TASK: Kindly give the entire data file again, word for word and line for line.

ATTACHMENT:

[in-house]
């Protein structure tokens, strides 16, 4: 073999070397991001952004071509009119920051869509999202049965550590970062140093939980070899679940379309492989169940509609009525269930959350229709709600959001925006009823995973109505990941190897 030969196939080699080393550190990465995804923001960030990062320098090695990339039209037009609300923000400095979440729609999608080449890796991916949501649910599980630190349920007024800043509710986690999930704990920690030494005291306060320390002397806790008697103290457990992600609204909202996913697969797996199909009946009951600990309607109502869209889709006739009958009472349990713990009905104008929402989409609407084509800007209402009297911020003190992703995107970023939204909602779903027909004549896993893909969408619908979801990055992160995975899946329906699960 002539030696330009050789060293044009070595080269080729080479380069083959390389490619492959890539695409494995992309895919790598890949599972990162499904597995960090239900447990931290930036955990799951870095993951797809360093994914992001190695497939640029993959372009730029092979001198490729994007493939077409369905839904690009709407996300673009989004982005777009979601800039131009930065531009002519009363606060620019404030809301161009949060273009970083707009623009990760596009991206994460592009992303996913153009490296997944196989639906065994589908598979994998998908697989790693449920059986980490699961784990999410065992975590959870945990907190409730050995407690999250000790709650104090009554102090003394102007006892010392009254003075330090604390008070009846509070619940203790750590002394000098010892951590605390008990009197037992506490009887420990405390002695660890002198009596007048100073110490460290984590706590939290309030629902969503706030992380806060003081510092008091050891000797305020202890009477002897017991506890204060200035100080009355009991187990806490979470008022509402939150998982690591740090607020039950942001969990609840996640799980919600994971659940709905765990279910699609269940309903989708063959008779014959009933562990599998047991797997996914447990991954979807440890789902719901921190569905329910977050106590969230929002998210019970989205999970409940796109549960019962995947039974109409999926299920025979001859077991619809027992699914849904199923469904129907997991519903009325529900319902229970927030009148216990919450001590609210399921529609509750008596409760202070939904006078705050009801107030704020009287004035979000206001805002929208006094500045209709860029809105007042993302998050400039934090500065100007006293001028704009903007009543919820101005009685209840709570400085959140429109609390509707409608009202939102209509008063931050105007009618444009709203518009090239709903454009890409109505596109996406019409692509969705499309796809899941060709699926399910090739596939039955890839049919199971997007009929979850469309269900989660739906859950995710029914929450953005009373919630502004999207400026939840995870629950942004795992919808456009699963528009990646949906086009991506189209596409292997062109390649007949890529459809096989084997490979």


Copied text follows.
[in-house]
């Protein structure tokens, strides 16, 4: 073999070397991001952004071509009119920051869509999202049965550590970062140093939980070899679940379309492989169940509609009525269930959350229709709600959001925006009823995973109505990941190897 030969196939080699080393550190990465995804923001960030990062320098090695990339039209037009609300923000400095979440729609999608080449890796991916949501649910599980630190349920007024800043509710986690999930704990920690030494005291306060320390002397806790008697103290457990992600609204909202996913697969797996199909009946009951600990309607109502869209889709006739009958009472349990713990009905104008929402989409609407084509800007209402009297911020003190992703995107970023939204909602779903027909004549896993893909969408619908979801990055992160995975899946329906699960 002539030696330009050789060293044009070595080269080729080479380069083959390389490619492959890539695409494995992309895919790598890949599972990162499904597995960090239900447990931290930036955990799951870095993951797809360093994914992001190695497939640029993959372009730029092979001198490729994007493939077409369905839904690009709407996300673009989004982005777009979601800039131009930065531009002519009363606060620019404030809301161009949060273009970083707009623009990760596009991206994460592009992303996913153009490296997944196989639906065994589908598979994998998908697989790693449920059986980490699961784990999410065992975590959870945990907190409730050995407690999250000790709650104090009554102090003394102007006892010392009254003075330090604390008070009846509070619940203790750590002394000098010892951590605390008990009197037992506490009887420990405390002695660890002198009596007048100073110490460290984590706590939290309030629902969503706030992380806060003081510092008091050891000797305020202890009477002897017991506890204060200035100080009355009991187990806490979470008022509402939150998982690591740090607020039950942001969990609840996640799980919600994971659940709905765990279910699609269940309903989708063959008779014959009933562990599998047991797997996914447990991954979807440890789902719901921190569905329910977050106590969230929002998210019970989205999970409940796109549960019962995947039974109409999926299920025979001859077991619809027992699914849904199923469904129907997991519903009325529900319902229970927030009148216990919450001590609210399921529609509750008596409760202070939904006078705050009801107030704020009287004035979000206001805002929208006094500045209709860029809105007042993302998050400039934090500065100007006293001028704009903007009543919820101005009685209840709570400085959140429109609390509707409608009202939102209509008063931050105007009618444009709203518009090239709903454009890409109505596109996406019409692509969705499309796809899941060709699926399910090739596939039955890839049919199971997007009929979850469309269900989660739906859950995710029914929450953005009373919630502004999207400026939840995870629950942004795992919808456009699963528009990646949906086009991506189209596409292997062109390649007949890529459809096989084997490979």